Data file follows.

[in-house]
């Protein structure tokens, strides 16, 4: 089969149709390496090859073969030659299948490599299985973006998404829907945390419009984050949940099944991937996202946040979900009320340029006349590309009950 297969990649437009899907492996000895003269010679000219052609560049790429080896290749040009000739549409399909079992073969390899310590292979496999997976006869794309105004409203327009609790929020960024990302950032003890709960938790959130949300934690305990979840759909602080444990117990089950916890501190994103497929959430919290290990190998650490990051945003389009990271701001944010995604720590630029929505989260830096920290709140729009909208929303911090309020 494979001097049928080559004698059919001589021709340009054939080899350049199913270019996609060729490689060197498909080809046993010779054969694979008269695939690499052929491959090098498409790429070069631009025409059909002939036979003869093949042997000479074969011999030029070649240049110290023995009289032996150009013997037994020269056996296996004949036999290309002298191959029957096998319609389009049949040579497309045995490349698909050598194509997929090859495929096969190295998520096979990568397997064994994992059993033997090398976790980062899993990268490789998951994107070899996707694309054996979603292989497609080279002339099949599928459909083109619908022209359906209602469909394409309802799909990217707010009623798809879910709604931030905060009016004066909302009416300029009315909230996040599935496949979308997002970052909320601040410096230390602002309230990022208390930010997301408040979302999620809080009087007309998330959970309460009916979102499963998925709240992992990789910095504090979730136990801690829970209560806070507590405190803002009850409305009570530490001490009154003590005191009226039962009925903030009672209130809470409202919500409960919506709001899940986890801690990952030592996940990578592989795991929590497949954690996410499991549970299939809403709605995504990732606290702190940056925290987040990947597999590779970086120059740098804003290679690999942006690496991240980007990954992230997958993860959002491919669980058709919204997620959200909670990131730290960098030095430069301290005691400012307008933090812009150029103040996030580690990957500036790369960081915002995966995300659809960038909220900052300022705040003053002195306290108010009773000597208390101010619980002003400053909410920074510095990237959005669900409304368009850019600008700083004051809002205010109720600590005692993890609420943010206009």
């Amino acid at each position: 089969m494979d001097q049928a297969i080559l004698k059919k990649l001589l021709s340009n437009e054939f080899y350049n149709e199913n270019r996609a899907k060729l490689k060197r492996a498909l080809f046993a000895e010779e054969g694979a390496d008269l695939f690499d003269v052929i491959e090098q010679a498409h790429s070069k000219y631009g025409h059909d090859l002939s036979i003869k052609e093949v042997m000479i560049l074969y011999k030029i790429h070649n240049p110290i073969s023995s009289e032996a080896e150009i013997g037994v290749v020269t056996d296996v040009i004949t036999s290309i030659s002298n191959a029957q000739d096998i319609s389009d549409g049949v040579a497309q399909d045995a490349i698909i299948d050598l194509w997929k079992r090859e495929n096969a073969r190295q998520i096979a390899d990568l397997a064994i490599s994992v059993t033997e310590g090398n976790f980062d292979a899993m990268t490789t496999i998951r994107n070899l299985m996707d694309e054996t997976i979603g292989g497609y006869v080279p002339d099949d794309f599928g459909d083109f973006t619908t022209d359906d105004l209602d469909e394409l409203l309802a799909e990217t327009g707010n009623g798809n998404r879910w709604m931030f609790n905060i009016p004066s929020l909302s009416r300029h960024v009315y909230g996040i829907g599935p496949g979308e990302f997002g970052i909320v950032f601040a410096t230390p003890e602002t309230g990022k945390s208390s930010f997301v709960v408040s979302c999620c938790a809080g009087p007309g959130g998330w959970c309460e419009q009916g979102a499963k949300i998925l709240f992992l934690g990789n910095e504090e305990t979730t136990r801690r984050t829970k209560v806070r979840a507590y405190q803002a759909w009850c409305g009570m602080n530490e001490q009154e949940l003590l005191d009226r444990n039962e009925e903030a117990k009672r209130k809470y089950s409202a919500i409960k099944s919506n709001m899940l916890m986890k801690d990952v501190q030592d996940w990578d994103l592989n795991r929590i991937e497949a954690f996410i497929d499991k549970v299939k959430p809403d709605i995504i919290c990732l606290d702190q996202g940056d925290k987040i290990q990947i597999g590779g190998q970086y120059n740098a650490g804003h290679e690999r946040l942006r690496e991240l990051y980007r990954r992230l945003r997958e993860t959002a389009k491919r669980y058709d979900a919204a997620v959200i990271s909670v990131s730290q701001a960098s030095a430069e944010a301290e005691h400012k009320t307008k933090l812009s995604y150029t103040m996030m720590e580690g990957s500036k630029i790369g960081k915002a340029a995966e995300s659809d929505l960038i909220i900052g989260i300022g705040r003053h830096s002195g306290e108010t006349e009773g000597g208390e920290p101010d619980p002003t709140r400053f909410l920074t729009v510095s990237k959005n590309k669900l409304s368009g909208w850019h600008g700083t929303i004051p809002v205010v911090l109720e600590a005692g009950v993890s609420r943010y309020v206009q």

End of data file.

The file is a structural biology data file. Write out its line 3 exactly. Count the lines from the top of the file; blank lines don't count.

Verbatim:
């Amino acid at each position: 089969m494979d001097q049928a297969i080559l004698k059919k990649l001589l021709s340009n437009e054939f080899y350049n149709e199913n270019r996609a899907k060729l490689k060197r492996a498909l080809f046993a000895e010779e054969g694979a390496d008269l695939f690499d003269v052929i491959e090098q010679a498409h790429s070069k000219y631009g025409h059909d090859l002939s036979i003869k052609e093949v042997m000479i560049l074969y011999k030029i790429h070649n240049p110290i073969s023995s009289e032996a080896e150009i013997g037994v290749v020269t056996d296996v040009i004949t036999s290309i030659s002298n191959a029957q000739d096998i319609s389009d549409g049949v040579a497309q399909d045995a490349i698909i299948d050598l194509w997929k079992r090859e495929n096969a073969r190295q998520i096979a390899d990568l397997a064994i490599s994992v059993t033997e310590g090398n976790f980062d292979a899993m990268t490789t496999i998951r994107n070899l299985m996707d694309e054996t997976i979603g292989g497609y006869v080279p002339d099949d794309f599928g459909d083109f973006t619908t022209d359906d105004l209602d469909e394409l409203l309802a799909e990217t327009g707010n009623g798809n998404r879910w709604m931030f609790n905060i009016p004066s929020l909302s009416r300029h960024v009315y909230g996040i829907g599935p496949g979308e990302f997002g970052i909320v950032f601040a410096t230390p003890e602002t309230g990022k945390s208390s930010f997301v709960v408040s979302c999620c938790a809080g009087p007309g959130g998330w959970c309460e419009q009916g979102a499963k949300i998925l709240f992992l934690g990789n910095e504090e305990t979730t136990r801690r984050t829970k209560v806070r979840a507590y405190q803002a759909w009850c409305g009570m602080n530490e001490q009154e949940l003590l005191d009226r444990n039962e009925e903030a117990k009672r209130k809470y089950s409202a919500i409960k099944s919506n709001m899940l916890m986890k801690d990952v501190q030592d996940w990578d994103l592989n795991r929590i991937e497949a954690f996410i497929d499991k549970v299939k959430p809403d709605i995504i919290c990732l606290d702190q996202g940056d925290k987040i290990q990947i597999g590779g190998q970086y120059n740098a650490g804003h290679e690999r946040l942006r690496e991240l990051y980007r990954r992230l945003r997958e993860t959002a389009k491919r669980y058709d979900a919204a997620v959200i990271s909670v990131s730290q701001a960098s030095a430069e944010a301290e005691h400012k009320t307008k933090l812009s995604y150029t103040m996030m720590e580690g990957s500036k630029i790369g960081k915002a340029a995966e995300s659809d929505l960038i909220i900052g989260i300022g705040r003053h830096s002195g306290e108010t006349e009773g000597g208390e920290p101010d619980p002003t709140r400053f909410l920074t729009v510095s990237k959005n590309k669900l409304s368009g909208w850019h600008g700083t929303i004051p809002v205010v911090l109720e600590a005692g009950v993890s609420r943010y309020v206009q």